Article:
KEA: Kea also known as Gia or Tzia, Zea, and, in antiquity, Keos, is a Greek island in the Cyclades archipelago in the Aegean Sea. Kea is part of the Kea-Kythnos regional unit.
KIPARISSI: Kiparissi is a quiet overnight stop if you want to get away from the crowds. It looks like an old pirate town, with crystal clear waters and a stunning beach. In very calm conditions it is possible to free swing in the bay. It is also possible to moor side-to or stern-to on the north quay, which is no longer used by the hydrofoil. It also has a taverna just up the hill that does very good food and has a shower as well. It also benefits from having a beautiful swimming area nearby - it is about a half hour walk to the village from here. Alternatively it is possible to moor stern or bows to on chapel cove, which has good protection from southerlies.
KYTHNOS: Kythnos is a Greek island and municipality in the Western Cyclades between Kea and Serifos. It is 56 nautical miles (104 km) from the harbor of Piraeus. It has more than 70 beaches, many of which are still inaccessible by road. Of particular note is the crescent-shaped isthmus of fine sand at Kolona.
LEONIDIO: Leonidio is a town and a former municipality in Arcadia, Peloponnese, Greece. It is considered a traditional settlement. Plaka is the picturesque port of Leonidio, situated 4 km from the town. It functions mainly with the help of tourism, but a small fishing fleet is also to be found; a well-regarded beach lies 4 km across the shore. The port takes in a number of taverns and bars immediately adjacent to the sea, while every August, it also hosts the "Tsakonian Eggplant Festival", attracting well-known chefs from across Europe and achieving ever-growing popularity.
METHANA: Methana is a town and a former municipality on the Peloponnese peninsula, Greece. Since the 2011 local government reform it is part of the municipality Troizinia-Methana, of which it is a municipal unit. Methana is situated on a volcanic (the Methana Volcano) peninsula, attached to the Peloponnese. Administratively, it belongs to the Attica region. The town is located north of the road connecting to the rest of the Peloponnese and Galatas.
MILOS: Milos is a volcanic Greek island in the Aegean Sea, just north of the Sea of Crete. Milos is the south westernmost island in the Cyclades group. The island is famous for the statue of Aphrodite (the "Venus de Milo", now in the Louvre), and also for statues of the Greek god Asclepius (now in the British Museum), the Poseidon and an archaic Apollo in Athens. Milos is a popular tourist destination during the summer. The Municipality of Milos also includes the uninhabited offshore islands of Antimilos and Akradies.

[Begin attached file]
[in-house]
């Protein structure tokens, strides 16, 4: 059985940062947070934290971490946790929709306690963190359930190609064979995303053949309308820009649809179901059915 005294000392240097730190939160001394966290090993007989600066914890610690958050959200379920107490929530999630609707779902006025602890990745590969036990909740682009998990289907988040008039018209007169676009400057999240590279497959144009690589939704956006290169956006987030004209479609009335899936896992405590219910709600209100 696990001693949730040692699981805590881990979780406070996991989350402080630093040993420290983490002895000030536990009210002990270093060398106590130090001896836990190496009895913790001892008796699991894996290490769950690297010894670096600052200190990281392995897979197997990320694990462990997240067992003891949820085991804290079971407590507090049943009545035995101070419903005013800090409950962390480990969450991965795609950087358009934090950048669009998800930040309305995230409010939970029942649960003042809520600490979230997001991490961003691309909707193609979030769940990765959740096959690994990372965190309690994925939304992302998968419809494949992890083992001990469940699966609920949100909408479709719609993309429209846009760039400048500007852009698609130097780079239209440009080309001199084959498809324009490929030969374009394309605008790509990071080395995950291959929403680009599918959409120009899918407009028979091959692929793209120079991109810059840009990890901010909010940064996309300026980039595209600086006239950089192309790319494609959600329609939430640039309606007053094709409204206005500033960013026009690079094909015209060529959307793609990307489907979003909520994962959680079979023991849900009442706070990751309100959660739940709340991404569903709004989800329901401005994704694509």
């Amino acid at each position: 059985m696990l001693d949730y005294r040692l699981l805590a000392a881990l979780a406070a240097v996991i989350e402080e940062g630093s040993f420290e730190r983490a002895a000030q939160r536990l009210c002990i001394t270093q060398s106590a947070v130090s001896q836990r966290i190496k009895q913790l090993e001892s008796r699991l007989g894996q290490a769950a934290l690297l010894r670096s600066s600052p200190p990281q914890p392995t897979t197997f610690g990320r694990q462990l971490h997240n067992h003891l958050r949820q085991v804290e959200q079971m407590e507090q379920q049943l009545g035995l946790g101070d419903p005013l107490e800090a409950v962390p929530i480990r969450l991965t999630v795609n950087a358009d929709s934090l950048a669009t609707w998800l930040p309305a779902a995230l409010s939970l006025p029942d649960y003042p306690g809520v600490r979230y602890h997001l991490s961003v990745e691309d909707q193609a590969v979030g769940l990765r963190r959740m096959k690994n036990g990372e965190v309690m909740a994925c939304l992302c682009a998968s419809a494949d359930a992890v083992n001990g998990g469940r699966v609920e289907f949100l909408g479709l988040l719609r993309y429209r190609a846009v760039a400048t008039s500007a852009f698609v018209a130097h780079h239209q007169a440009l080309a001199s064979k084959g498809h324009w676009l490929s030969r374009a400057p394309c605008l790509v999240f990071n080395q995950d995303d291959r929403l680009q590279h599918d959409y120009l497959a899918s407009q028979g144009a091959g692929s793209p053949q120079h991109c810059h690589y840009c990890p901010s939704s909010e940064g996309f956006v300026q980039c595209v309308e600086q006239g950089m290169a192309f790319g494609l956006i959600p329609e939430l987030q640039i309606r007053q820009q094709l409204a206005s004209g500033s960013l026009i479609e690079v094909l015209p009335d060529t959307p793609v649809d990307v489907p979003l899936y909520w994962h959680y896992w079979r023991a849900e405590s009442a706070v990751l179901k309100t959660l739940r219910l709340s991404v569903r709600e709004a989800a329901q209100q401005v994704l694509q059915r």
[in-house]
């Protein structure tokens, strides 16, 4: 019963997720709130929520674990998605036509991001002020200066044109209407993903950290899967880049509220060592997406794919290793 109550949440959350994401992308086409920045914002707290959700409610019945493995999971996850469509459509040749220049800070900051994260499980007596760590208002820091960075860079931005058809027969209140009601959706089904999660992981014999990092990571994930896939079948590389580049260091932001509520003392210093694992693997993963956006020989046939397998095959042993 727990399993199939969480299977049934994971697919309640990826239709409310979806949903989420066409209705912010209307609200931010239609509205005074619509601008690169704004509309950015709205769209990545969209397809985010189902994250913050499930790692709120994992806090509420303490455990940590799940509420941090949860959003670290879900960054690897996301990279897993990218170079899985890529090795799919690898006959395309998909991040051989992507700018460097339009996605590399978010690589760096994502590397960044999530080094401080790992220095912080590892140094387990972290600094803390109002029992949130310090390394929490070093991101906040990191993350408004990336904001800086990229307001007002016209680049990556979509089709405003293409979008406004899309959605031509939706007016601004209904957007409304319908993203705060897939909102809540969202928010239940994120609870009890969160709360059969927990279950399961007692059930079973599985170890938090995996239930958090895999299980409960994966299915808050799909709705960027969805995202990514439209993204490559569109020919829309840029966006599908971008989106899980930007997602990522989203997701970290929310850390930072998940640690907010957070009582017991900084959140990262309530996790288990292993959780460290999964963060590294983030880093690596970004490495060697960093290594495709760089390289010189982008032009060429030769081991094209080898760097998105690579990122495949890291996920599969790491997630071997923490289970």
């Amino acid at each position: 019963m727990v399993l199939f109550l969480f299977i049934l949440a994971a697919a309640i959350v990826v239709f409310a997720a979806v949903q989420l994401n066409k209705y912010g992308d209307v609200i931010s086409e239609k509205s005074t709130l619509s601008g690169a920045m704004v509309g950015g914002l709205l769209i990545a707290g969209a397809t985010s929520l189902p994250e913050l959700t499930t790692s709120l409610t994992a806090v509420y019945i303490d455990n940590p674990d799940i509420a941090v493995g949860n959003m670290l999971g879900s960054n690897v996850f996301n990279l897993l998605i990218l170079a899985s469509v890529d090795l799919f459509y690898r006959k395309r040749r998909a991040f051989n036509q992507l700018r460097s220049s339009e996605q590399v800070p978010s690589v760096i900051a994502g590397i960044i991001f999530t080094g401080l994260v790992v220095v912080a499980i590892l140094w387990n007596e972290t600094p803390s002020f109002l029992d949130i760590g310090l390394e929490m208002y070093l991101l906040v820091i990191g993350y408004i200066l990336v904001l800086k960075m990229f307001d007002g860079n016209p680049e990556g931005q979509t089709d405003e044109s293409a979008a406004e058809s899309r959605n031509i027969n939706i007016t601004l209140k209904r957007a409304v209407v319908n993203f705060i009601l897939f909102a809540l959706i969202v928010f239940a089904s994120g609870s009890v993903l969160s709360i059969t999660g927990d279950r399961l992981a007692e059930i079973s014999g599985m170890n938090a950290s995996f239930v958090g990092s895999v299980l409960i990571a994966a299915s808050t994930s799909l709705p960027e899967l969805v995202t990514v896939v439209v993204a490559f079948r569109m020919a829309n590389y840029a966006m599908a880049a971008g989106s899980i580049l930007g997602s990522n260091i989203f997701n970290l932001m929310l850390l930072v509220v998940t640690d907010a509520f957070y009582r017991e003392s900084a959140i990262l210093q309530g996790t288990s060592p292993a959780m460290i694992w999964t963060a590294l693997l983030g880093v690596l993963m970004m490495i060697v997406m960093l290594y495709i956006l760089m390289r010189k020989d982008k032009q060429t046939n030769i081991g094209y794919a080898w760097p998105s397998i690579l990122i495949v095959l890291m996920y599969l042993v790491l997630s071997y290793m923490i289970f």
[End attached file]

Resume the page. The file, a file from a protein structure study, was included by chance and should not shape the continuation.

MONEMVASIA: Monemvasia is a town and a municipality in Laconia, Greece. The town is located on a small island off the east coast of the Peloponnese. The island is linked to the mainland by a short causeway 200m in length. Its area consists mostly of a large plateau some 100 metres above sea level, up to 300 m wide and 1 km long, the site of a powerful medieval fortress. The town walls and any Byzantine churches remain from the medieval period. The seat of the municipality is the town Molaoi. The town's name derives from two Greek words, mone and emvasia, meaning "single entrance". Its Italian form, Malvasia, gave its name to Malmsey wine. Monemvasia's nickname is the Gibraltar of the East or The Rock.
NAFPLIO: Nafplio is a seaport town in the Peloponnese in Greece that has expanded up the hillsides near the north end of the Argolic Gulf. The town was an important seaport held under a succession of royal houses in the Middle Ages as part of the lordship of Argos and Nauplia, held initially by the de la Rochefollowing the Fourth Crusade before coming under the Republic of Venice and, lastly, the Ottoman Empire. The town was the capital of the First Hellenic Republic and of the Kingdom of Greece, from the start of the Greek Revolution in 1821 until 1834. Nafplio is now the capital of the regional unit of Argolis.
NAXOS: Naxos is a Greek island, the largest of the Cyclades island group in the Aegean. It was the center of archaic Cycladic culture. The island is famous as a source of emery, a rock rich in corundum, which until modern time was one of the best abrasives available. The largest town and capital of the island is Chora or Naxos City, with 6,533 inhabitants. is a popular tourist destination, with several ruins. It has a number of beaches, such as those at Agia Anna, Agios Prokopios, Alikos, Kastraki, Mikri Vigla, Plaka, and Agios Georgios, most of them near Chora. As other Cycladic islands, Naxos is considered a windy place perfect for windsurfing, as well as kitesurfing. There are seven sports clubs in the island that offer both of these sports and other water activities.